How to Go Winter Hiking with Toddlers

You can do it! Here’s how—with tips from Scott and Jenny (and Raven and Evergreen) Jurek.

Heading out the door? Read this article on the new Outside+ app available now on iOS devices for members! Download the app.

Scott and Jenny Jurek have spent the majority of their adult lives pursuing trail adventures, from Jenny’s multiple ultramarathons to Scott’s seven consecutive wins at the Western States 100-Mile Endurance Run and speed record (since broken) of the Appalachian Trail—an adventure chronicled in the book North: Finding My Way While Running the Appalachian Trail, released last spring .

The Jureks now have some extra company on the trail: their two-and-a-half-year-old daughter Raven and 9-month-old son Evergreen. When Raven was just three months old, the family hiked rim-to-rim in the Grand Canyon. And these days, with toddler Raven and baby Evergreen, the Jureks do (mostly short) hikes regularly in the Boulder, Colorado, foothills and in the nearby Indian Peaks Wilderness.

Even when the local hills are snow- and ice-covered , the foursome can be found on trails every week.

“We want the kids to experience the seasonal changes and be connected with the subtleties and cycles in nature,” says Scott. With a little prep, says the couple, and some cold-weather strategies, enjoying the natural world in the winter is more than doable…even with two kids under three years old.

Here’s how to enjoy your own winter wonderland with your little ones:

1. Bring (warm) snacks. Most parents know to never leave home without snacks, but make them belly warmers in the winter. . “We bring warm food and drinks for winter hikes,” says Scott, “like a Hydro Flask  filled with ramen noodles or hot chocolate.”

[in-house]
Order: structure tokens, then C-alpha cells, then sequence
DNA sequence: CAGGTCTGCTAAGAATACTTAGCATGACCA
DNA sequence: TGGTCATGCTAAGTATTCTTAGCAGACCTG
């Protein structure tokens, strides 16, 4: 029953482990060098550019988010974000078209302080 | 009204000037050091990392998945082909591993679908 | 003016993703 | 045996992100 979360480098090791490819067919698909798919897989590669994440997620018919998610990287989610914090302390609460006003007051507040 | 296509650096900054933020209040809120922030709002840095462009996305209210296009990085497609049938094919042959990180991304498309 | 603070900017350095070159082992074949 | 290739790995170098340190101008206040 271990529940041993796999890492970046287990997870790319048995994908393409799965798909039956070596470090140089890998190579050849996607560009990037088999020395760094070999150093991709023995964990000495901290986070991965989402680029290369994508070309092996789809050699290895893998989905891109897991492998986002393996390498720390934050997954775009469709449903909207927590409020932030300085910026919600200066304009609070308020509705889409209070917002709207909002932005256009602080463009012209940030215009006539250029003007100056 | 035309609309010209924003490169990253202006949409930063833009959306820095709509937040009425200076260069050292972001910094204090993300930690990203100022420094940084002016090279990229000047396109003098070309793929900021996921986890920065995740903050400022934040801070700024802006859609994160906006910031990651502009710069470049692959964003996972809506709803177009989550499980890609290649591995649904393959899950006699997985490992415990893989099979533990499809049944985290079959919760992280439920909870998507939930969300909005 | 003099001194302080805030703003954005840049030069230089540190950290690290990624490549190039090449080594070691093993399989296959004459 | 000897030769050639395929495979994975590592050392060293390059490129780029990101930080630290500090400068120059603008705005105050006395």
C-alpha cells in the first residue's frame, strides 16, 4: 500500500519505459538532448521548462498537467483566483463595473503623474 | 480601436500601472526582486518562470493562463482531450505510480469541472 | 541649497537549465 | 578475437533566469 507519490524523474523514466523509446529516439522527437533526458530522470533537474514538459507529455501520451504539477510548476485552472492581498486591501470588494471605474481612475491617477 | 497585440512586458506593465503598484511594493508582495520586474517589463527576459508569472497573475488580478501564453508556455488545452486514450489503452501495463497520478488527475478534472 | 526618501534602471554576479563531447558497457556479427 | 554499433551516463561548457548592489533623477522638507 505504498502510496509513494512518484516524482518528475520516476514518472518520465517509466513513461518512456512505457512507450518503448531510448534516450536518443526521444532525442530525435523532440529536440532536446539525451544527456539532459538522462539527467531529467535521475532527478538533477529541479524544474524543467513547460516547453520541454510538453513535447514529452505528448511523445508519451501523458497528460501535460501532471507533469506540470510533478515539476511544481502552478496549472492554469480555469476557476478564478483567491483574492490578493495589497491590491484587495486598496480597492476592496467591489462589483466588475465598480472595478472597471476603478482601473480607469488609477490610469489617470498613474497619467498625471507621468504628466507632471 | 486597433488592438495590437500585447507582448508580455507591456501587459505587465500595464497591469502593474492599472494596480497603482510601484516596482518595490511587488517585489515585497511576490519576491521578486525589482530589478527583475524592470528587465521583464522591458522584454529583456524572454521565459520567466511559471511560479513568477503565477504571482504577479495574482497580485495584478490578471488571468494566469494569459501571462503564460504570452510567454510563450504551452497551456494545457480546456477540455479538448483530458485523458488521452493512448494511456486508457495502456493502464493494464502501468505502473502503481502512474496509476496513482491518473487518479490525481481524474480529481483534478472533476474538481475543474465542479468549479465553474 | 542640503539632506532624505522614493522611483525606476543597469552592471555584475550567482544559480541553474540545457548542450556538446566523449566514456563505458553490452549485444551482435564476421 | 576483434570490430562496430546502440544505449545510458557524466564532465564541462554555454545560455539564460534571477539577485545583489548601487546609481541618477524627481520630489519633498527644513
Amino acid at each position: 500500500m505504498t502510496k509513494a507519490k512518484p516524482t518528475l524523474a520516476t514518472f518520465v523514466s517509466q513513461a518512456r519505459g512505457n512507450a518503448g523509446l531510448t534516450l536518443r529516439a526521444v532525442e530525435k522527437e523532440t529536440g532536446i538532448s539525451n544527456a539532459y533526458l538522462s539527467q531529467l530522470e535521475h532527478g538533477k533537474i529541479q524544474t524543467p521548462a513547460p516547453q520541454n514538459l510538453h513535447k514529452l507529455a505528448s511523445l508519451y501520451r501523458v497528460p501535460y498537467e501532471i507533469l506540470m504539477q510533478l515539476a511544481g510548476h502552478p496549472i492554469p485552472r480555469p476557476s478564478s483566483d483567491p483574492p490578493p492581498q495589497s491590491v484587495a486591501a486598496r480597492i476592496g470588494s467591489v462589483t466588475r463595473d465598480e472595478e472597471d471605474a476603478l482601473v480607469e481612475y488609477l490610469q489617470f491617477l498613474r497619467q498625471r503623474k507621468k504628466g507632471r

2. Sing songs. Singing songs on the trail helps distract kids and turn low points (including cold gusts of wind) to high points. “Raven will start singing and then sometimes falls asleep mid-song if she’s in the carrier,” says Jenny. Plus, for kids in carriers or strollers, it’s sometimes nice to give them something to do.

3. Let them touch. The Jureks encourage their kids to feel the textures of nature—pine needles, bark, rocks, moss, snow—while hiking. In the winter, they’ll take off mittens so their littles can touch the bark of a tree, the pokiness of a pinecone. “They love to feel the different things they see,” says Scott.

4. Read books and look for wildlife. “We read a lot of books at home with animals in them that we might see on a hike,” says Jenny, “and we look for them while we’re on the trail. We’ll look for marmots, deer, birds, moose in the Indian Peaks, and any signs of wildlife.”

5. Let them hike on their own. Raven likes to hike on her own most often, even (or, especially!) on snowy trails. “She likes to hike. I think it makes her feel independent,” says Scott.

6. Layer. With toddlers switching between hiking and being carried, their body temperatures vary even on short outings. Layering clothing allows for adjustments on the go. It’s important to keep them warm when they’re not moving, as they’re generating no heat like you are.

7. Focus on extremities. “Especially when they’re in the carrier,” says Scott, “we always make sure there’s good blood flow to their feet and hands because the pressure in carriers and packs can restrict blood flow and they’re not moving much. We stop regularly to feel their faces, feet, and hands.”

8. Wear traction/use poles. Secure footing on icy terrain or soft snow is critical when carrying little ones. Attach traction like a pair of Kahtoola MICROspikes or NANOspikes to regular running shoes or boots . And using trekking poles adds stability. “I especially appreciate poles and traction when I’m carrying both kids, which adds about 55 pounds,” says Scott.

9. Check in. A mirror on a retractable cord (like this one from Lillebaby) attached to a baby-carrying backpack helps you keep an eye on your precious cargo. Jenny says she uses the mirror to see if baby Evergreen has fallen asleep or if there’s direct sun in his eyes.

10. Don’t rush things. “We like to keep the experience interactive and fun by throwing rocks in a river, looking at bugs, or listening to the wind,” says Scott. “By slowing down as a family, the kids get to show us the real minutiae of the surroundings and we end up discovering things we would have missed.”

Get more tips, trips, and stories about family outdoor adventures on BACKPACKER’s Families Gone Wild.

Trending on Backpacker